Lenovo: IT Leaders Set to Further Increase AI Investments

Artificial intelligence (AI) is rapidly reshaping the business world, and companies are taking notice by significantly increasing their investments. According to research published by Lenovo, spending on AI is expected to grow by 61% year-on-year in 2024, with IT leaders increasingly seeing the technology as a ‘game changer’.

The new IDC eBook, sponsored by Lenovo, ‘CIO PlayBook 2024: It’s all About Smarter AI’, found that 40% see AI as a ‘game changer’. The research also found businesses across Europe, the Middle East, and Africa (EMEA) are projected to boost their spending on AI by a staggering 61% in 2024 compared to the previous year, underscoring the growing recognition of AI’s potential to drive innovation and operational efficiency.

Generative AI (Gen AI), which enables the creation of new content like text, images and code, is particularly capturing the attention of enterprises. A remarkable 97% of organisations have either invested in Gen AI or plan to do so within the next year. This widespread adoption is fueled by the technology’s ability to streamline processes, enhance creativity, and unlock new possibilities across various industries.

However, Gen AI is just one aspect of the broader AI revolution. Businesses are also channelling significant resources into interpretative AI, which helps analyse and derive insights from data, and machine learning, which enables systems to learn and improve from experience without being explicitly programmed.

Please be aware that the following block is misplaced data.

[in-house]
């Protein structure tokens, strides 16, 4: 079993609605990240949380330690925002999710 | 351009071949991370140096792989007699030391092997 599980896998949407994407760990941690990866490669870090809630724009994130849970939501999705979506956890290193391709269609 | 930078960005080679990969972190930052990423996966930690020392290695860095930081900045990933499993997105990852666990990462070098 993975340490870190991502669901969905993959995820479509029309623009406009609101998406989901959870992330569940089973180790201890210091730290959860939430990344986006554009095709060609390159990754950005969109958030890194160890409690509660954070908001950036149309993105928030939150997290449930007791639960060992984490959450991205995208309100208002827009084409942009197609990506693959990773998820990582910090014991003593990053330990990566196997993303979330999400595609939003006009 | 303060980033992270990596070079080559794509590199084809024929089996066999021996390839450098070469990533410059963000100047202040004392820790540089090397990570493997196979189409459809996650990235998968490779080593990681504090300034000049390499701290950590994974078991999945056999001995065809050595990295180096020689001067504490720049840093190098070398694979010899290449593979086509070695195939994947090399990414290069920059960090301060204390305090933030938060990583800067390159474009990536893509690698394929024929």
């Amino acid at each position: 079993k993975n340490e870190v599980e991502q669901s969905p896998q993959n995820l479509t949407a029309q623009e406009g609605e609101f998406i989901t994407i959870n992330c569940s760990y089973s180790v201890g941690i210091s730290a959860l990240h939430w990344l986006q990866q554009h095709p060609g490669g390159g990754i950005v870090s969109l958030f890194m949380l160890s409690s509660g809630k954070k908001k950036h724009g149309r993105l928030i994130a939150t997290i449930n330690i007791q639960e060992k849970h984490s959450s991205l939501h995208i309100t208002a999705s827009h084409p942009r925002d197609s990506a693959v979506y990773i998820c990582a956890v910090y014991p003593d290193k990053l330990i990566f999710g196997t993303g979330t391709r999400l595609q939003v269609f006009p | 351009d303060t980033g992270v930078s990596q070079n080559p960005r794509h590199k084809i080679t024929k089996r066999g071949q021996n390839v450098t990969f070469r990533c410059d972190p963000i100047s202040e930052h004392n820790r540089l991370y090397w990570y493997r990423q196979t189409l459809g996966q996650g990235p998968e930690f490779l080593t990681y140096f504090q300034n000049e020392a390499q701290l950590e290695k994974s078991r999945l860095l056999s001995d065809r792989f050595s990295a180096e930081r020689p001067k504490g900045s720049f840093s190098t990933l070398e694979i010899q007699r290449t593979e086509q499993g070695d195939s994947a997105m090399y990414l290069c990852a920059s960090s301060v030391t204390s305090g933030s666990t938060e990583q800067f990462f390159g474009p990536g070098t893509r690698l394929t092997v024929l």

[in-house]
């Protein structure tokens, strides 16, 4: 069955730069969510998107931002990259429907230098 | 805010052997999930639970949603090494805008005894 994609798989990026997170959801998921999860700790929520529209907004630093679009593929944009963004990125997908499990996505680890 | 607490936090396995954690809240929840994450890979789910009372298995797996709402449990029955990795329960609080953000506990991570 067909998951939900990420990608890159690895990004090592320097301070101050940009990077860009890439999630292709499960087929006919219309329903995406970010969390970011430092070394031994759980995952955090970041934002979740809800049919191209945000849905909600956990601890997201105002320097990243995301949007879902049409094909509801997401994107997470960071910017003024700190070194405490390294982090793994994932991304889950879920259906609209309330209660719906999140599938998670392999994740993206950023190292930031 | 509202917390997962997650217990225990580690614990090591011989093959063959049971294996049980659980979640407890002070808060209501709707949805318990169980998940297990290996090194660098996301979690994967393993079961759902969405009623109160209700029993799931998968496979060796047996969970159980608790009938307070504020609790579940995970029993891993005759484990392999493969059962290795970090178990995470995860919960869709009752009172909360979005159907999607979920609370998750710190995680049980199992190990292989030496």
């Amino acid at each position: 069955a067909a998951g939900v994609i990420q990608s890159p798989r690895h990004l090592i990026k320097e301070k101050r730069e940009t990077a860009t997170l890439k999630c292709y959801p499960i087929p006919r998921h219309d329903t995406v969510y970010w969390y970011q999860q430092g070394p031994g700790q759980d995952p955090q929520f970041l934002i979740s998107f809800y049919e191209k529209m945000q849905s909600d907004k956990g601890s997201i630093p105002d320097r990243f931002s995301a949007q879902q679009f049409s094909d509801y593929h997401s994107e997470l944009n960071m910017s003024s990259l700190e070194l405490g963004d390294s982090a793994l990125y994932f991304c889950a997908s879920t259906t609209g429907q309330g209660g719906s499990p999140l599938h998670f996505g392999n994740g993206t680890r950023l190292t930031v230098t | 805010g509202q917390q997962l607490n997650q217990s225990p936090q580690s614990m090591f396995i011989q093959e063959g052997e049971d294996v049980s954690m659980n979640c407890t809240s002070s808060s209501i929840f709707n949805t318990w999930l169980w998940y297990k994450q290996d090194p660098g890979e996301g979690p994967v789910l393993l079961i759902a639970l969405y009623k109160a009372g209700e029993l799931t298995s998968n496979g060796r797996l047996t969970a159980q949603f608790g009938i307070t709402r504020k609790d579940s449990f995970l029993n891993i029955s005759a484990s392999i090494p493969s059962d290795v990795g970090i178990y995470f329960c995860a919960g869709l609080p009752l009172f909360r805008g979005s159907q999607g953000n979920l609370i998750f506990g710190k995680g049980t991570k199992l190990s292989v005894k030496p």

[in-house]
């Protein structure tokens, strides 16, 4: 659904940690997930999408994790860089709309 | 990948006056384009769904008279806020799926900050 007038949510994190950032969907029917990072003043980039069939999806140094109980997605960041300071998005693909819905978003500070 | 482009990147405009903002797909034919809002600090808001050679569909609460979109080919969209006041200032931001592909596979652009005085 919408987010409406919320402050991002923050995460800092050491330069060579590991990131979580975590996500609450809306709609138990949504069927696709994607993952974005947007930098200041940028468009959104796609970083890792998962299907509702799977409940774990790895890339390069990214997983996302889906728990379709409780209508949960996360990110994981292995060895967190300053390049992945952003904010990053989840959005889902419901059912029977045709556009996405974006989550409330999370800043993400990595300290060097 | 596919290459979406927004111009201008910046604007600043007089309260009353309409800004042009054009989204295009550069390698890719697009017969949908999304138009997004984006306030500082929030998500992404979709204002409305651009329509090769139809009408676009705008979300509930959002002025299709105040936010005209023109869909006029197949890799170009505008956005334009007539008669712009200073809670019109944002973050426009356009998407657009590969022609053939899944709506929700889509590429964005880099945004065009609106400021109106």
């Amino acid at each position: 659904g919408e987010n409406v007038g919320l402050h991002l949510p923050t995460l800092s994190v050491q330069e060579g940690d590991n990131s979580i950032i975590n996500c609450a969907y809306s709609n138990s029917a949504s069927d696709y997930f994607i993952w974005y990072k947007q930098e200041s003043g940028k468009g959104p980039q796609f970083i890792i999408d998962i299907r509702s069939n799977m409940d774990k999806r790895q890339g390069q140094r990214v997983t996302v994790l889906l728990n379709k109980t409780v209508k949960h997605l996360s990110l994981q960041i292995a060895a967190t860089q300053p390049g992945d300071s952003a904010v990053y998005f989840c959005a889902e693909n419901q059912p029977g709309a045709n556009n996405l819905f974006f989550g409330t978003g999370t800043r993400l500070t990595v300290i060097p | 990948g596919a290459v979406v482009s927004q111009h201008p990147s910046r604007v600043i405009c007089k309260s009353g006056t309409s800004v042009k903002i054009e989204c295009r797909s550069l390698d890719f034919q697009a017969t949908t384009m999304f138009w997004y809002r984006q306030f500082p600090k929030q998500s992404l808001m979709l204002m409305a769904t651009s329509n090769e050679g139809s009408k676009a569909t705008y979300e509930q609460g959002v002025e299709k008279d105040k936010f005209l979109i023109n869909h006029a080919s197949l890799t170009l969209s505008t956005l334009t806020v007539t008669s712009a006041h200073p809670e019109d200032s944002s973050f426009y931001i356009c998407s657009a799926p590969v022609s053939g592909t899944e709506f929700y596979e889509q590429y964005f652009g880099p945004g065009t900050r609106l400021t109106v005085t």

“We are at a point where AI is becoming a reality for organisations in every territory and every sector,” says Giovanni Di Filippo, EMEA President of Lenovo Infrastructure Solutions Group. “CIOs are eagerly embracing the potential of not only generative AI, but also interpretative AI, and will have to make the right tech investments and partnerships to maximise AI value for their organisations.”

Lenovo report showcases AI as a ‘game changer’ across industries

The enthusiasm for AI extends across industries, with manufacturing companies leading the charge, as 47% of them hail AI as a ‘game changer.’ Even traditionally cautious sectors like government and finance are embracing the technology, with half or more of organisations in these domains having already invested in generative AI.

While the potential benefits of AI are clear, challenges remain. Concerns over data privacy, the capability limitations of AI models, and the potential misuse of the technology are among the top challenges cited by business leaders. Additionally, addressing employee fears around job displacement and fostering an AI-friendly culture within organizations are critical issues that must be addressed.

Despite these hurdles, the momentum behind AI adoption shows no signs of slowing down. “There is a growing consciousness across every sector that AI offers potential to boost efficiency and competitiveness,” comments Neil Ward-Dutton, VP AI, Automation & Analytics Europe at IDC. “CIOs should take this opportunity to invest in core enabling technologies, and ensure that AI expertise is not located within one single team, but spread throughout the organisation.”


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